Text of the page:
“The meaning of the word ‘poor’ here is not the economically poor, destitute, or needy… ‘Poor’ here means ‘helpless’, dependent on others, unable to pay back. The recipients are in this word indeed described as beggars. But the word does not refer to their economic or social status. The tax collectors, the fishermen, and the farmers in the fellowship around Jesus were certainly no beggars and could hardly be called ‘poor’ in a material or social sense of the word. They were able to sustain themselves by their own work. But they were beggars before God. They were dependent on his grace as it was proclaimed and demonstrated in the preaching and person of Jesus. The word is used in a transferred sense and describes the fundamental position of man before God.
One of Martin Luther’s last words was this: ‘We are beggars, that is true.’ As far as I know, Luther had never been a beggar in the literal sense of the word. But he had learnt both from Scripture and life that we are dependent on God, we are beggars before him. The gospel is the message that God gives his gift, his kingdom, to beggars, into empty hands. We have nothing with which to pay him back.”

Jesus, John, and the Intimacy of Physical Touch

I forgot to cross-link this here sooner because of the holidays. But I have a post I rather like over at Spiritual Friendship. A teaser:

It’s precisely the dearth of this physical intimacy within normal friendships that makes celibacy in the modern world so difficult. Man was made with a need for physical intimacy, but in our rather touch-phobic society, it’s difficult to meet that need outside of a romantic relationship…

If the church can express that sort of chaste love for all its members, then our deepest human desires can serve not simply to tempt us but to help us cleave all the more closely to the church. If Jesus let John share his bosom, then it seems we have a more than sufficient precedent to do the same.

Read the rest here: http://spiritualfriendship.org/2013/12/21/jesus-john-and-the-intimacy-of-physical-touch/

Spurgeon on Science

I’m working on a project right now and came across a beautiful quote that I love dearly. I’m afraid it’s not suitable for the project, but it’s desperately worth keeping somewhere. Perhaps I shall turn this blog into a commonplace book.

From Charles Spurgeon:

Two sorts of people have wrought great mischief, and yet they are neither of them worth being considered as judges in the matter: they are both of them disqualified. It is essential than an umpire should know both sides of a question, and neither of these is thus instructed. The first is the irreligious scientist. What does he know about religion? What can he know? He is out of court when the question is—Does science agree with religion? Obviously he who would answer this query must know both of the two things in the question. The second is a better man, but capable of still more mischief. I mean the unscientific Christian, who will trouble his head about reconciling the Bible with science. He had better leave it alone, and not begin his tinkering trade. The mistake made by such men has been that in trying to solve a difficulty, they have either twisted the Bible, or contorted science. The solution has soon been seen to be erroneous, and then we hear the cry that Scripture has been defeated. Not at all; not at all. It is only a vain gloss upon it which has been removed. Here is a good brother who writes a tremendous book, to prove that the six days of creation represent six great geological periods; and he shows how the geological strata, and the organisms thereof, follow very much in the order of the Genesis story of creation. It may be so, or it may be not so; but if anybody should before long show that the strata do not lie in any such order, what would be my reply? I should say that the Bible never taught that they did. The Bible said, “In the beginning God created the heaven and the earth.” That leaves any length of time for your fire-ages and your ice-periods, and all that, before the establishment of the present age of man.1 Then we reach the six days in which the Lord made the heavens and the earth, and rested on the seventh day. There is nothing said about long ages of time, but, on the contrary, “the evening and the morning were the first day”, and “the evening and the morning were the second day”; and so on. I do not here lay down any theory, but simply say that if our friend’s great book is all fudge, the Bible is not responsible for it. It is true that his theory has an appearance of support from the parallelism which he makes out between the organic life of the ages and that of the seven days; but this may be accounted for from the fact that God usually follows a certain order whether he works in long periods or short ones. I do not know, and I do not care, much about the question; but I want to say that, if you smash up an explanation you must not imagine that you have damaged the Scriptural truth which seemed to require the explanation: you have only burned the wooden palisades with which well-meaning men thought to protect an impregnable fort which needed no such defence. For the most part, we had better leave a difficulty where it is, rather than make another difficulty by our theory. Why make a second hole in the kettle, to mend the first? Especially when the first hole is not there at all, and needs no mending. Believe everything in science which is proved: it will not come to much. You need not fear that your faith will be over-burdened. And then believe everything which is clearly in the Word of God, whether it is proved by outside evidence or not. No proof is needed when God speaks. If he hath said it, this is evidence enough.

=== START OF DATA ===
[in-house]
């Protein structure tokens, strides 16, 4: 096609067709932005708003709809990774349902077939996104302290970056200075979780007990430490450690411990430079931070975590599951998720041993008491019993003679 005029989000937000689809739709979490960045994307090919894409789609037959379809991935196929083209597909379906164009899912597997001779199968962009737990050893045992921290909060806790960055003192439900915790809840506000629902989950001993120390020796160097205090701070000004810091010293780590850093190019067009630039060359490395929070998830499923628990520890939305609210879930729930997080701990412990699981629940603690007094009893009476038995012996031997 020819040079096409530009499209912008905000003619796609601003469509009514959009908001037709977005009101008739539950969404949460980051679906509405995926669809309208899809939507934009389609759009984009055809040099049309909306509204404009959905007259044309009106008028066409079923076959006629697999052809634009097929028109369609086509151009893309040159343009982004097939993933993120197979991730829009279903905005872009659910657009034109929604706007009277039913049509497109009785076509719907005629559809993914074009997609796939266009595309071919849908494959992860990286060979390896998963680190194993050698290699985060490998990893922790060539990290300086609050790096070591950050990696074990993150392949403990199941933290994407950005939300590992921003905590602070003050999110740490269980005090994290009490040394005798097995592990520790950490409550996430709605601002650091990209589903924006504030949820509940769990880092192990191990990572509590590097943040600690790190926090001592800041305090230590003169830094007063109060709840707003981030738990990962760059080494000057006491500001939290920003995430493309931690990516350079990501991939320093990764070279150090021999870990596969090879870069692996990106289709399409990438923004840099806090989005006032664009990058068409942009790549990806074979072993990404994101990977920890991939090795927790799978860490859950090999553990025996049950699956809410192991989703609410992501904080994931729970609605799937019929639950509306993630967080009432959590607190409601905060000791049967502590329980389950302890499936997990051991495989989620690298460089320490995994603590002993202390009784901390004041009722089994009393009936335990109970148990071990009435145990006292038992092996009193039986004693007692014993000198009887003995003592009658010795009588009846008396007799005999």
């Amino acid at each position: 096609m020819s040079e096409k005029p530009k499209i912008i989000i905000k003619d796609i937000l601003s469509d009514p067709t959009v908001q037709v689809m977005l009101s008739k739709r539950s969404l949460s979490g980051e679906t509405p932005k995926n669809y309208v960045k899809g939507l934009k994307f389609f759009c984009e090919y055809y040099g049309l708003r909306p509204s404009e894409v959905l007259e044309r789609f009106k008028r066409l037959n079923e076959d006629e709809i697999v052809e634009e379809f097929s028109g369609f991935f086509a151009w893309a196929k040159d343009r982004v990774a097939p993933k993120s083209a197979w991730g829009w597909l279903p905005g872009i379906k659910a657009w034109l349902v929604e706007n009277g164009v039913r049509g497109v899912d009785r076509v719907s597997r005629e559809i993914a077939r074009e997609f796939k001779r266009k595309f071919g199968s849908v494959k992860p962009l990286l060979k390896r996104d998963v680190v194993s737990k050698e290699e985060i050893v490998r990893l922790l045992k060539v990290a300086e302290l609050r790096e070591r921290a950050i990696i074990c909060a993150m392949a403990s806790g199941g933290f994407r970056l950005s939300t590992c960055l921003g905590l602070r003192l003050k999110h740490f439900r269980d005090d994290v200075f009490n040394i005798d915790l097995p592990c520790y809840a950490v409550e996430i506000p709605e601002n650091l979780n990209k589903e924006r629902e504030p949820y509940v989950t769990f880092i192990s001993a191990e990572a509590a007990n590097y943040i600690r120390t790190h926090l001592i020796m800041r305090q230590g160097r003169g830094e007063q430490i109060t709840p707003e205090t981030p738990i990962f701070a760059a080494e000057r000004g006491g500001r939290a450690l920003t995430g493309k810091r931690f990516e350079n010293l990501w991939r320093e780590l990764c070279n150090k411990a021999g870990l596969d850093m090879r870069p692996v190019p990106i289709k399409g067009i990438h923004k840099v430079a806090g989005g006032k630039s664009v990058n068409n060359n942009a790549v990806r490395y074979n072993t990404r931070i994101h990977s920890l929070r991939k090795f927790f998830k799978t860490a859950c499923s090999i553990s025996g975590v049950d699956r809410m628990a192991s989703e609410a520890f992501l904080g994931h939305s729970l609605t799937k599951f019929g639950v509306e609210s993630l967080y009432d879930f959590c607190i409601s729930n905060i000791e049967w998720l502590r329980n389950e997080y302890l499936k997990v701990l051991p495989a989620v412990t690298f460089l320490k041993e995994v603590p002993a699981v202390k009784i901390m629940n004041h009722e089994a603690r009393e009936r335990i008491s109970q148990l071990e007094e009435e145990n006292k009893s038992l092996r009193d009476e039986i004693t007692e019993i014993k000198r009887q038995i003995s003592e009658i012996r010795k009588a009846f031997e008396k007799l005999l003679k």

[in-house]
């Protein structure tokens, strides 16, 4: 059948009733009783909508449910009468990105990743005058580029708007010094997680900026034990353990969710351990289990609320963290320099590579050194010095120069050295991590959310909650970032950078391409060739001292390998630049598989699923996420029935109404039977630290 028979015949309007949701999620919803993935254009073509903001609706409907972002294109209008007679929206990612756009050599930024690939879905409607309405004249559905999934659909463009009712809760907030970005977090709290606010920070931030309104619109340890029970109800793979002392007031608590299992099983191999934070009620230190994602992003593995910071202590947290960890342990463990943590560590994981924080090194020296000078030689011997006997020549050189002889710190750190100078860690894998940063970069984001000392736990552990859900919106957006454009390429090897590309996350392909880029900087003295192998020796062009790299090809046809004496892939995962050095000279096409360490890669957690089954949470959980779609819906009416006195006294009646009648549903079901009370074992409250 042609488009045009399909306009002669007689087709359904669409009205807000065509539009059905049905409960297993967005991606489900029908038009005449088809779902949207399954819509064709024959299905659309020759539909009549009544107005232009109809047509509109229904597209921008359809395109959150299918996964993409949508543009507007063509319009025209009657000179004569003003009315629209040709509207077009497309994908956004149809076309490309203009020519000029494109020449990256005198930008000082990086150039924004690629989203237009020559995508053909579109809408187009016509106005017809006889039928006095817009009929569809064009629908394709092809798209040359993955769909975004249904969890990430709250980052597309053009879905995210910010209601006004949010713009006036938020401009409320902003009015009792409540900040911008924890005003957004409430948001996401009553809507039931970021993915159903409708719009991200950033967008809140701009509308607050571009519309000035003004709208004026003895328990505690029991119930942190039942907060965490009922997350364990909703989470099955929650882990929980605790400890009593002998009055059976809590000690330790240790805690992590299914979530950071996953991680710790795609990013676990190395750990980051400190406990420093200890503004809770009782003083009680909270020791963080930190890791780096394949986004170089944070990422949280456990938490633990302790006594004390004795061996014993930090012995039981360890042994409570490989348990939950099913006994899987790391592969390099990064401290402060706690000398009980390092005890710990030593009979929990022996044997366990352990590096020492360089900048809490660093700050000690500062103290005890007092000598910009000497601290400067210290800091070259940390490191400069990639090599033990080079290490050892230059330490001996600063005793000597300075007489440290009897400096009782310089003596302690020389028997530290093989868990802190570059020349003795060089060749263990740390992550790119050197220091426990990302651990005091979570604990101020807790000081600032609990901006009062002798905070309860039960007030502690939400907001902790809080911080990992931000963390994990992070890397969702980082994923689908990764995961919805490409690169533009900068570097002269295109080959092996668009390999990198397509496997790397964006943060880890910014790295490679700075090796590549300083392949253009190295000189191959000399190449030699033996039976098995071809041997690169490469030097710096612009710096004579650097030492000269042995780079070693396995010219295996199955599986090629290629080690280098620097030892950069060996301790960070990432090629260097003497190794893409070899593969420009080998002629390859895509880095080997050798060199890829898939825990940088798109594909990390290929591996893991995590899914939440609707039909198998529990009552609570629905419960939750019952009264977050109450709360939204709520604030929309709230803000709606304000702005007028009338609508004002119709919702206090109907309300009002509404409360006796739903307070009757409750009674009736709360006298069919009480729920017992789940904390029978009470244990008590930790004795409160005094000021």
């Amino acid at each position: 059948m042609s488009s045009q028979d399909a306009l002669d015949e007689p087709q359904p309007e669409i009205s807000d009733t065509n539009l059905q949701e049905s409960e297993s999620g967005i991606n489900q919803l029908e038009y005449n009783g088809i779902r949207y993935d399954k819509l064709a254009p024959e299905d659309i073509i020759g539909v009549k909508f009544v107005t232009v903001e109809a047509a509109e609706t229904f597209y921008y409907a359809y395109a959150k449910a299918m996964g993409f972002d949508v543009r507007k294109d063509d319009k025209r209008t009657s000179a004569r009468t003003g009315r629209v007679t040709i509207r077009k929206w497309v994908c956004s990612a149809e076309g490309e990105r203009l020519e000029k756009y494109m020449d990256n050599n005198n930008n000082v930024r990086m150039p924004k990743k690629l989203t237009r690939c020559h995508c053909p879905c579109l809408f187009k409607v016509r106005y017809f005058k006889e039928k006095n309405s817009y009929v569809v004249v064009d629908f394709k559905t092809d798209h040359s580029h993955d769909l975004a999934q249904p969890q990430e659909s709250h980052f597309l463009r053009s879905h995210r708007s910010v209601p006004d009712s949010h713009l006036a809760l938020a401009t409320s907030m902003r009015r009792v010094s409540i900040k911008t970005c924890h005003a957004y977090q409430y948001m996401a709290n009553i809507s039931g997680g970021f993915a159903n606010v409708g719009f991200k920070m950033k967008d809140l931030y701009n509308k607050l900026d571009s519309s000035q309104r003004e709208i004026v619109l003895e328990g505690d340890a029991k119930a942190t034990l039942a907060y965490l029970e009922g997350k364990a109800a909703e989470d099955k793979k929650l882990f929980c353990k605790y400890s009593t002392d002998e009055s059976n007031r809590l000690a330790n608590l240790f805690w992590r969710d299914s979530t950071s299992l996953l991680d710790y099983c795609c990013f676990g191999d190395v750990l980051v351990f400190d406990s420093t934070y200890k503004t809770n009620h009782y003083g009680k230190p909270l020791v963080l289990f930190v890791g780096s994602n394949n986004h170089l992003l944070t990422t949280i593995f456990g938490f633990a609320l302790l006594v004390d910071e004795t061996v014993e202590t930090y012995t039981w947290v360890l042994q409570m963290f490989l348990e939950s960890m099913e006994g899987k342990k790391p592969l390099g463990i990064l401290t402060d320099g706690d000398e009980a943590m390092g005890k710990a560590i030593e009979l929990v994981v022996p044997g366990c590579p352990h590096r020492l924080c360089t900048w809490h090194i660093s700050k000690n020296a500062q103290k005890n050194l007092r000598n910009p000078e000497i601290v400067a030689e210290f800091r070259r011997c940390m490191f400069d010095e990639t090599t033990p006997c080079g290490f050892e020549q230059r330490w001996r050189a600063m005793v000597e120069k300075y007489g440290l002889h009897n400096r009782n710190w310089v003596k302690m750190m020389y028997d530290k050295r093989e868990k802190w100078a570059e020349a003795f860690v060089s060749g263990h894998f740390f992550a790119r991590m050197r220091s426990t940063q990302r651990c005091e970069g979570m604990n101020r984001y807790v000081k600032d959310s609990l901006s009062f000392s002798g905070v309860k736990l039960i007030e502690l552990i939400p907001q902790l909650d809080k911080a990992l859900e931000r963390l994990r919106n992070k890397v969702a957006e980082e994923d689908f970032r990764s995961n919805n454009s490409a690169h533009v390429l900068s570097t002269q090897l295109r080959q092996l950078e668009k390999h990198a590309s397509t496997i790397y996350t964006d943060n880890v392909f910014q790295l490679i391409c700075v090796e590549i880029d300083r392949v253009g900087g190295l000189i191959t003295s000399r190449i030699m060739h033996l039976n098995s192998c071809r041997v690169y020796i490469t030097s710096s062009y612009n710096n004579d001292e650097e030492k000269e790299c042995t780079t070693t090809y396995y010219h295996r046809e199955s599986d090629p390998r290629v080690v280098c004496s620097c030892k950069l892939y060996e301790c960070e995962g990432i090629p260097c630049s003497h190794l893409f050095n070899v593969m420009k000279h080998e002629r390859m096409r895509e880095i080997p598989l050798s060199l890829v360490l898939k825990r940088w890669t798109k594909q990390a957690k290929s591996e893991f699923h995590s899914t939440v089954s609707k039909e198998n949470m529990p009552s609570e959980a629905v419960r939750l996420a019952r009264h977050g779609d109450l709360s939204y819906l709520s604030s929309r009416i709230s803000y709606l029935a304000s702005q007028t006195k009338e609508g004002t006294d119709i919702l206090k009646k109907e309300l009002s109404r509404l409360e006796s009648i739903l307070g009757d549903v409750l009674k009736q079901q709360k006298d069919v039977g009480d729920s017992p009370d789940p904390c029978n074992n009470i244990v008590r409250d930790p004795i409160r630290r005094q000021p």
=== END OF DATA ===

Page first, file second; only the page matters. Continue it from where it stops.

Why Intelligent People Are Less Likely to Be Religious

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I have a new article featured on Christianity Today, expanding on the thoughts I published for Fare Forward:

My story is almost always met with surprise: How could an atheist convert to Christianity at Harvard, the bastion of secular intellectual elitism?

Now this reaction has some empirical justification. A recent meta-analysis of studies on religion and intelligence found that yes, overall, people with high IQs and test scores are less likely to be religious. Researchers analyzed 63 studies on religion and intelligence from the past 80 years with differing results to discover the slightly negative correlation between the two.

Unlike previous studies that tried to explain the data by suggesting that smart people simply see past religion’s claims, these researchers, led by University of Rochester psychologist Miron Zuckerman, tried to identify other social factors in play. Nevertheless, the hype about their conclusions is overblown, and all of us—the religious and the non-religious—should be wary of placing too much weight on their findings.

Read why at: http://www.christianitytoday.com/ct/2013/august-web-only/brains-and-belief-arent-mutually-exclusive.html